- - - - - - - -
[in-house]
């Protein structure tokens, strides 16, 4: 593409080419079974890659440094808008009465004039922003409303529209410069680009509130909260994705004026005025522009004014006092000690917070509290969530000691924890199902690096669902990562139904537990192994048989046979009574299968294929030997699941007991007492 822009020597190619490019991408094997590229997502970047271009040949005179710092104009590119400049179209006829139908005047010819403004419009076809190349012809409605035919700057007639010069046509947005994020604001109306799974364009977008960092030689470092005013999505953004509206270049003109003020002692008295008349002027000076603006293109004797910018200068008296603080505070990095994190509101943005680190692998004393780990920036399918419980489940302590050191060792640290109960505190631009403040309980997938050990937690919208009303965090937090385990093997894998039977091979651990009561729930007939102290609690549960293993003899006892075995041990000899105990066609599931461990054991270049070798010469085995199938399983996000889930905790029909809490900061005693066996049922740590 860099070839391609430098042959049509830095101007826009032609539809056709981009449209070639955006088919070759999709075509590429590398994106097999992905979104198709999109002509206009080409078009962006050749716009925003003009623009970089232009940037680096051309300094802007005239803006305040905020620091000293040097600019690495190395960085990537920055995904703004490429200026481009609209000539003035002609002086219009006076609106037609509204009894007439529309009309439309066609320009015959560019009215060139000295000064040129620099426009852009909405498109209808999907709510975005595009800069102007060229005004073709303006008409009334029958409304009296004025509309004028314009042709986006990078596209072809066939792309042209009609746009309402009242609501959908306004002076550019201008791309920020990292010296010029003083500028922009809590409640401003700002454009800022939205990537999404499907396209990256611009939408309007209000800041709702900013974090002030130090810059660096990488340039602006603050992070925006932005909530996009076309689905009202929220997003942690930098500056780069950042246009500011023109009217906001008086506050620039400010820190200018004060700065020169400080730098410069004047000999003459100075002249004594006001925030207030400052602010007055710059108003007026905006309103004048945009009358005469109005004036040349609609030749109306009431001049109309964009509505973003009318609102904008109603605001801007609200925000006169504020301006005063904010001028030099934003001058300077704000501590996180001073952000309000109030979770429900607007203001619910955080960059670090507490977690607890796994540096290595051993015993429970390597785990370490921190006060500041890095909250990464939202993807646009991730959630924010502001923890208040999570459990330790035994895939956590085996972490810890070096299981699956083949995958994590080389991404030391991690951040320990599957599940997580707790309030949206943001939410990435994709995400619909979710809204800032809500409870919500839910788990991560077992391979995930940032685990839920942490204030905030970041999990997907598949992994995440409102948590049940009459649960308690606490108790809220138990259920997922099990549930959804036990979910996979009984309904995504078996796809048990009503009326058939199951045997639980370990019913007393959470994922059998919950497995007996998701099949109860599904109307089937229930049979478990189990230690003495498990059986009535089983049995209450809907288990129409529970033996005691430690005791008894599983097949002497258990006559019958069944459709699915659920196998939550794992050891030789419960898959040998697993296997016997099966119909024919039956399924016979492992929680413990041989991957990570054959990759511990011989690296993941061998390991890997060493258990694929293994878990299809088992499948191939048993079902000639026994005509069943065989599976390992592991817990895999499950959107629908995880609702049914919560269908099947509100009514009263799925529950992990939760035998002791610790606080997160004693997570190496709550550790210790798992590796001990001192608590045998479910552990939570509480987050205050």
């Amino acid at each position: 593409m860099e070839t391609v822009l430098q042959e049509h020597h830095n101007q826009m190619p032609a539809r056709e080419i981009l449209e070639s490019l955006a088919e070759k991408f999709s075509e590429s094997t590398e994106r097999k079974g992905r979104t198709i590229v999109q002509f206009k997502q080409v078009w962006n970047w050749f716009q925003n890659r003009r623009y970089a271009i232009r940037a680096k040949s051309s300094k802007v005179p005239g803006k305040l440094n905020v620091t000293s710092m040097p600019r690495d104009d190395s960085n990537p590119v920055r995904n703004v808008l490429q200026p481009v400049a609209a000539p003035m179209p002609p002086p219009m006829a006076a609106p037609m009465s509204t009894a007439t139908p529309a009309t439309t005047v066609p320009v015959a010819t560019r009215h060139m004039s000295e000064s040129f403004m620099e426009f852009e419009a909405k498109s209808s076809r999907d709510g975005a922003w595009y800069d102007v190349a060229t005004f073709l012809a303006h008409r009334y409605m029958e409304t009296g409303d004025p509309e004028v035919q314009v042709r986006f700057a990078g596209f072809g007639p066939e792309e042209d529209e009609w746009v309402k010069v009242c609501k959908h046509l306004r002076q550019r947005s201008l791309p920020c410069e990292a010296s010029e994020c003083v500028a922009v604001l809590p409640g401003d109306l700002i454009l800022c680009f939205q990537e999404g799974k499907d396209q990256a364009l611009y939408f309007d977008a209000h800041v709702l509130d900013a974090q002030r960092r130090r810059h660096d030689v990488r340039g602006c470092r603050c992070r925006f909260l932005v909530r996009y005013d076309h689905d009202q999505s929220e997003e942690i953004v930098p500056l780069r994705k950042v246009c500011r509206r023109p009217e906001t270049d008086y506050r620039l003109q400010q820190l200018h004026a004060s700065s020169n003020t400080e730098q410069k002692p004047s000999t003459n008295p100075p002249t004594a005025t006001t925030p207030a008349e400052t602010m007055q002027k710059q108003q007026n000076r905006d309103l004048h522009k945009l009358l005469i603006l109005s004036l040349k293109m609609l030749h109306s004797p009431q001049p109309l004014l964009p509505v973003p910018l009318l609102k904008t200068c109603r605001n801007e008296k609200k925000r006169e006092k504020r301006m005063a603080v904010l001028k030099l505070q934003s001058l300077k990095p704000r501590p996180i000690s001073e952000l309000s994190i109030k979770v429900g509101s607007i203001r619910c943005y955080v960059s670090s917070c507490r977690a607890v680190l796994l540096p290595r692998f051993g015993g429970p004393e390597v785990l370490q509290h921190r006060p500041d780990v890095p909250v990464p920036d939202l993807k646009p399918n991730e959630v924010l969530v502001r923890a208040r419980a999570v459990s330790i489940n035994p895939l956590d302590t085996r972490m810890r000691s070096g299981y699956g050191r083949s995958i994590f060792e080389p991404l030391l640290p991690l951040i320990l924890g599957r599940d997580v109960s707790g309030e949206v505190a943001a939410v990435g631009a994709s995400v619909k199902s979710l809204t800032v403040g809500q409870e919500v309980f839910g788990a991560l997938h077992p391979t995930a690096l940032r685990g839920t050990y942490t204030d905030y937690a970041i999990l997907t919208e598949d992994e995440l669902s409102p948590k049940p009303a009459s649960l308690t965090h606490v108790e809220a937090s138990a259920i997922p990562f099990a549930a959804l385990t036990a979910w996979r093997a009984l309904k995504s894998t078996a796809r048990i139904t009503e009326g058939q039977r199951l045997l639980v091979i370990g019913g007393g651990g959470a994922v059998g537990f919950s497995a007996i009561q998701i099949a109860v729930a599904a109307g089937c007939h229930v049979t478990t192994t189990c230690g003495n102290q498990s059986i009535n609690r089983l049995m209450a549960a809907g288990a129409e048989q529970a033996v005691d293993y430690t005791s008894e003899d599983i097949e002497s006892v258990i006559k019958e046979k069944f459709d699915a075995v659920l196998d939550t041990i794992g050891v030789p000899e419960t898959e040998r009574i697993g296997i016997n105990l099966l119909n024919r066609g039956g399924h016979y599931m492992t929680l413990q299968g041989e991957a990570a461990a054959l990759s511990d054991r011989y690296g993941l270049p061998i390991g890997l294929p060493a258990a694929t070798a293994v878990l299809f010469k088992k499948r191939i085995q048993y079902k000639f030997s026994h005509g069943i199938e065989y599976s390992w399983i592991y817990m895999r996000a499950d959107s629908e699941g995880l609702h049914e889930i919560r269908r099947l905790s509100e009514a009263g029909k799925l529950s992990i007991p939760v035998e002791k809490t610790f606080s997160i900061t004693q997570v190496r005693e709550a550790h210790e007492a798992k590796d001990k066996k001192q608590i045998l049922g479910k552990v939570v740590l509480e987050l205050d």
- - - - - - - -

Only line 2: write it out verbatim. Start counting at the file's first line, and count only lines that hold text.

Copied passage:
């Protein structure tokens, strides 16, 4: 593409080419079974890659440094808008009465004039922003409303529209410069680009509130909260994705004026005025522009004014006092000690917070509290969530000691924890199902690096669902990562139904537990192994048989046979009574299968294929030997699941007991007492 822009020597190619490019991408094997590229997502970047271009040949005179710092104009590119400049179209006829139908005047010819403004419009076809190349012809409605035919700057007639010069046509947005994020604001109306799974364009977008960092030689470092005013999505953004509206270049003109003020002692008295008349002027000076603006293109004797910018200068008296603080505070990095994190509101943005680190692998004393780990920036399918419980489940302590050191060792640290109960505190631009403040309980997938050990937690919208009303965090937090385990093997894998039977091979651990009561729930007939102290609690549960293993003899006892075995041990000899105990066609599931461990054991270049070798010469085995199938399983996000889930905790029909809490900061005693066996049922740590 860099070839391609430098042959049509830095101007826009032609539809056709981009449209070639955006088919070759999709075509590429590398994106097999992905979104198709999109002509206009080409078009962006050749716009925003003009623009970089232009940037680096051309300094802007005239803006305040905020620091000293040097600019690495190395960085990537920055995904703004490429200026481009609209000539003035002609002086219009006076609106037609509204009894007439529309009309439309066609320009015959560019009215060139000295000064040129620099426009852009909405498109209808999907709510975005595009800069102007060229005004073709303006008409009334029958409304009296004025509309004028314009042709986006990078596209072809066939792309042209009609746009309402009242609501959908306004002076550019201008791309920020990292010296010029003083500028922009809590409640401003700002454009800022939205990537999404499907396209990256611009939408309007209000800041709702900013974090002030130090810059660096990488340039602006603050992070925006932005909530996009076309689905009202929220997003942690930098500056780069950042246009500011023109009217906001008086506050620039400010820190200018004060700065020169400080730098410069004047000999003459100075002249004594006001925030207030400052602010007055710059108003007026905006309103004048945009009358005469109005004036040349609609030749109306009431001049109309964009509505973003009318609102904008109603605001801007609200925000006169504020301006005063904010001028030099934003001058300077704000501590996180001073952000309000109030979770429900607007203001619910955080960059670090507490977690607890796994540096290595051993015993429970390597785990370490921190006060500041890095909250990464939202993807646009991730959630924010502001923890208040999570459990330790035994895939956590085996972490810890070096299981699956083949995958994590080389991404030391991690951040320990599957599940997580707790309030949206943001939410990435994709995400619909979710809204800032809500409870919500839910788990991560077992391979995930940032685990839920942490204030905030970041999990997907598949992994995440409102948590049940009459649960308690606490108790809220138990259920997922099990549930959804036990979910996979009984309904995504078996796809048990009503009326058939199951045997639980370990019913007393959470994922059998919950497995007996998701099949109860599904109307089937229930049979478990189990230690003495498990059986009535089983049995209450809907288990129409529970033996005691430690005791008894599983097949002497258990006559019958069944459709699915659920196998939550794992050891030789419960898959040998697993296997016997099966119909024919039956399924016979492992929680413990041989991957990570054959990759511990011989690296993941061998390991890997060493258990694929293994878990299809088992499948191939048993079902000639026994005509069943065989599976390992592991817990895999499950959107629908995880609702049914919560269908099947509100009514009263799925529950992990939760035998002791610790606080997160004693997570190496709550550790210790798992590796001990001192608590045998479910552990939570509480987050205050």